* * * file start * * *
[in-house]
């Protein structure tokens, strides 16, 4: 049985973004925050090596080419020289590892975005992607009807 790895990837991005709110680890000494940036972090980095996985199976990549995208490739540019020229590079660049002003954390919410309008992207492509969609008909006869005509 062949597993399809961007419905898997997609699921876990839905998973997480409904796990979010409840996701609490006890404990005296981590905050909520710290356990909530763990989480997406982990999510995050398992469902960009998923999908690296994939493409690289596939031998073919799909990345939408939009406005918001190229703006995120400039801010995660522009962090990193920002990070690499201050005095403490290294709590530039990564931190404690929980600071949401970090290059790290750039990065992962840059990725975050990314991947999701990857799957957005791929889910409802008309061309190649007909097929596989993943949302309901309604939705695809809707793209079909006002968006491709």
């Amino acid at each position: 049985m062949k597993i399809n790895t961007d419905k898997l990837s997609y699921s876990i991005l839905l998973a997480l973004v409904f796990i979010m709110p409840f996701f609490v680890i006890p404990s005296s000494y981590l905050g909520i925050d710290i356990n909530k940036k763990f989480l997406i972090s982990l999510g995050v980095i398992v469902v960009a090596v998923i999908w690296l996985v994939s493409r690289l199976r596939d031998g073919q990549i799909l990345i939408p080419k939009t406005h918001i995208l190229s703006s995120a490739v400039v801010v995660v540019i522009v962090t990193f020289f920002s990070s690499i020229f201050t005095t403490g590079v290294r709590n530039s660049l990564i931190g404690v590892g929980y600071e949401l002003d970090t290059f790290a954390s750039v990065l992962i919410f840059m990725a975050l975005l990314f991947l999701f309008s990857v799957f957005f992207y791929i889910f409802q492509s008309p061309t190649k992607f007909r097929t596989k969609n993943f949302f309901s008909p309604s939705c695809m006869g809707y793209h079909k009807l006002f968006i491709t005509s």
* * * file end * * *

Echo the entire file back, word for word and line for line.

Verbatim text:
[in-house]
């Protein structure tokens, strides 16, 4: 049985973004925050090596080419020289590892975005992607009807 790895990837991005709110680890000494940036972090980095996985199976990549995208490739540019020229590079660049002003954390919410309008992207492509969609008909006869005509 062949597993399809961007419905898997997609699921876990839905998973997480409904796990979010409840996701609490006890404990005296981590905050909520710290356990909530763990989480997406982990999510995050398992469902960009998923999908690296994939493409690289596939031998073919799909990345939408939009406005918001190229703006995120400039801010995660522009962090990193920002990070690499201050005095403490290294709590530039990564931190404690929980600071949401970090290059790290750039990065992962840059990725975050990314991947999701990857799957957005791929889910409802008309061309190649007909097929596989993943949302309901309604939705695809809707793209079909006002968006491709």
């Amino acid at each position: 049985m062949k597993i399809n790895t961007d419905k898997l990837s997609y699921s876990i991005l839905l998973a997480l973004v409904f796990i979010m709110p409840f996701f609490v680890i006890p404990s005296s000494y981590l905050g909520i925050d710290i356990n909530k940036k763990f989480l997406i972090s982990l999510g995050v980095i398992v469902v960009a090596v998923i999908w690296l996985v994939s493409r690289l199976r596939d031998g073919q990549i799909l990345i939408p080419k939009t406005h918001i995208l190229s703006s995120a490739v400039v801010v995660v540019i522009v962090t990193f020289f920002s990070s690499i020229f201050t005095t403490g590079v290294r709590n530039s660049l990564i931190g404690v590892g929980y600071e949401l002003d970090t290059f790290a954390s750039v990065l992962i919410f840059m990725a975050l975005l990314f991947l999701f309008s990857v799957f957005f992207y791929i889910f409802q492509s008309p061309t190649k992607f007909r097929t596989k969609n993943f949302f309901s008909p309604s939705c695809m006869g809707y793209h079909k009807l006002f968006i491709t005509s």